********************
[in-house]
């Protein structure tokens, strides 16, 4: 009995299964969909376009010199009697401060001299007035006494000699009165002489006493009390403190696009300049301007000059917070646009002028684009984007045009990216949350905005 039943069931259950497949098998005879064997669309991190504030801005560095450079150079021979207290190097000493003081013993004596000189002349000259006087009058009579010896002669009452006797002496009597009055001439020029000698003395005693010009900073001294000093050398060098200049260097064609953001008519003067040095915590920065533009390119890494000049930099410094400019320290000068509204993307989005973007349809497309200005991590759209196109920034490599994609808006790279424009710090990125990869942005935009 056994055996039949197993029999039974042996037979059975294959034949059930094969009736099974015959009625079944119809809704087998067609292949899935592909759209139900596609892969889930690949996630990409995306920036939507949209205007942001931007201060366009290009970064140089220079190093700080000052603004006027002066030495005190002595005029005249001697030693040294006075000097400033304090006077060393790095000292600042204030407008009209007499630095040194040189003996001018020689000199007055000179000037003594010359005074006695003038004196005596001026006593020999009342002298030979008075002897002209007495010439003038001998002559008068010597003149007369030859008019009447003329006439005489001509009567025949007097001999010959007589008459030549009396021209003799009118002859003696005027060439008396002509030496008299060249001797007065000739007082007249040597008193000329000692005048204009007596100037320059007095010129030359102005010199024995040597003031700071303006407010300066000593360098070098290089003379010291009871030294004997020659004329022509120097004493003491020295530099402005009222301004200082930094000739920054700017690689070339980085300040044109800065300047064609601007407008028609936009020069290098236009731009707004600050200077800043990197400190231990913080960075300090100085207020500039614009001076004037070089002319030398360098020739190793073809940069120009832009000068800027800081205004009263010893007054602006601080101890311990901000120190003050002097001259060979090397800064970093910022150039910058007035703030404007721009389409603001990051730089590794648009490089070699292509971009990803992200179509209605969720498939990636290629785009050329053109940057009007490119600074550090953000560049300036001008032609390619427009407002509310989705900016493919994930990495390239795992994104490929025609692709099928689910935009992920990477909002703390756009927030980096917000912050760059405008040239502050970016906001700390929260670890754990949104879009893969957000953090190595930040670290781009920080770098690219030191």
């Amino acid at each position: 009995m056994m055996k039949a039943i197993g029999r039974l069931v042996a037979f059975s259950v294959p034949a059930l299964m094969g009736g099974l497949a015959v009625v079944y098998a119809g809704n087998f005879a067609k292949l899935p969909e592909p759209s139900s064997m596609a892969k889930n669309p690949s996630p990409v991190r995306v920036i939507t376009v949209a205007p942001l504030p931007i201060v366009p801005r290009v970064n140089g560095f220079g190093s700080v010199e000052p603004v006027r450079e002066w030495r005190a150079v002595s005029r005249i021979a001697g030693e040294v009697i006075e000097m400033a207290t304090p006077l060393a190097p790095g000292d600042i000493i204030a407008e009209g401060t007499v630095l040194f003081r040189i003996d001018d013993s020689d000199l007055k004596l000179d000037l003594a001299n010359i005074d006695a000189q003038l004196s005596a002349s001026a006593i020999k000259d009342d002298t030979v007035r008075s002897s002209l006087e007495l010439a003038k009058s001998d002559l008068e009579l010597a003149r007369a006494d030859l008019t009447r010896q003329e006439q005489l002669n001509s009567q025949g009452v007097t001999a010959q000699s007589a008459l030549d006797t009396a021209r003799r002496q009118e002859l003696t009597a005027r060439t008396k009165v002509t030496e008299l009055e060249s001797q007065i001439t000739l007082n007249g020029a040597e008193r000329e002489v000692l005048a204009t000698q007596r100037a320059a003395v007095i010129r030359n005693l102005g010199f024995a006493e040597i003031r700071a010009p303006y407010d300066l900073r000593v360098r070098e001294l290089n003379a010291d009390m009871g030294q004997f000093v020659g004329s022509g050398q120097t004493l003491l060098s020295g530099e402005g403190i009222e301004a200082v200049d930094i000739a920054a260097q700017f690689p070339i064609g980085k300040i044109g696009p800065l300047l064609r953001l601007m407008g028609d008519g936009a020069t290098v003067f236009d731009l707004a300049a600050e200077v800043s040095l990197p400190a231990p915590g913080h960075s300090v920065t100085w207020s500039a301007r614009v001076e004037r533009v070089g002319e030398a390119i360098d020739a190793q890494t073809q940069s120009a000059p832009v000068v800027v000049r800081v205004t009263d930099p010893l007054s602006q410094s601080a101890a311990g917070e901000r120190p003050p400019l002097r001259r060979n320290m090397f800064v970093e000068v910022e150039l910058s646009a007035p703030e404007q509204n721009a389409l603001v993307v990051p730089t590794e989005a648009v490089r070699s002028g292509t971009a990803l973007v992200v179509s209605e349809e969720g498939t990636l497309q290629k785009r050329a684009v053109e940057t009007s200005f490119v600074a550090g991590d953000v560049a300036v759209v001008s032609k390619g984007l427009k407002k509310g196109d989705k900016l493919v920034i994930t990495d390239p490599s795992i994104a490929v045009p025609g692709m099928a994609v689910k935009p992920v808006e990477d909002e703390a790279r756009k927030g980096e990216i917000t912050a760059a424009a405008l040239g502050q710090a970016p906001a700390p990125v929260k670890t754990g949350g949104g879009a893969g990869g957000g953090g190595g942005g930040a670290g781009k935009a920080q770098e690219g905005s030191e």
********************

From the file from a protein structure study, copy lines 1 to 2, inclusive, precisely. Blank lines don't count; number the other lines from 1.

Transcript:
[in-house]
């Protein structure tokens, strides 16, 4: 009995299964969909376009010199009697401060001299007035006494000699009165002489006493009390403190696009300049301007000059917070646009002028684009984007045009990216949350905005 039943069931259950497949098998005879064997669309991190504030801005560095450079150079021979207290190097000493003081013993004596000189002349000259006087009058009579010896002669009452006797002496009597009055001439020029000698003395005693010009900073001294000093050398060098200049260097064609953001008519003067040095915590920065533009390119890494000049930099410094400019320290000068509204993307989005973007349809497309200005991590759209196109920034490599994609808006790279424009710090990125990869942005935009 056994055996039949197993029999039974042996037979059975294959034949059930094969009736099974015959009625079944119809809704087998067609292949899935592909759209139900596609892969889930690949996630990409995306920036939507949209205007942001931007201060366009290009970064140089220079190093700080000052603004006027002066030495005190002595005029005249001697030693040294006075000097400033304090006077060393790095000292600042204030407008009209007499630095040194040189003996001018020689000199007055000179000037003594010359005074006695003038004196005596001026006593020999009342002298030979008075002897002209007495010439003038001998002559008068010597003149007369030859008019009447003329006439005489001509009567025949007097001999010959007589008459030549009396021209003799009118002859003696005027060439008396002509030496008299060249001797007065000739007082007249040597008193000329000692005048204009007596100037320059007095010129030359102005010199024995040597003031700071303006407010300066000593360098070098290089003379010291009871030294004997020659004329022509120097004493003491020295530099402005009222301004200082930094000739920054700017690689070339980085300040044109800065300047064609601007407008028609936009020069290098236009731009707004600050200077800043990197400190231990913080960075300090100085207020500039614009001076004037070089002319030398360098020739190793073809940069120009832009000068800027800081205004009263010893007054602006601080101890311990901000120190003050002097001259060979090397800064970093910022150039910058007035703030404007721009389409603001990051730089590794648009490089070699292509971009990803992200179509209605969720498939990636290629785009050329053109940057009007490119600074550090953000560049300036001008032609390619427009407002509310989705900016493919994930990495390239795992994104490929025609692709099928689910935009992920990477909002703390756009927030980096917000912050760059405008040239502050970016906001700390929260670890754990949104879009893969957000953090190595930040670290781009920080770098690219030191």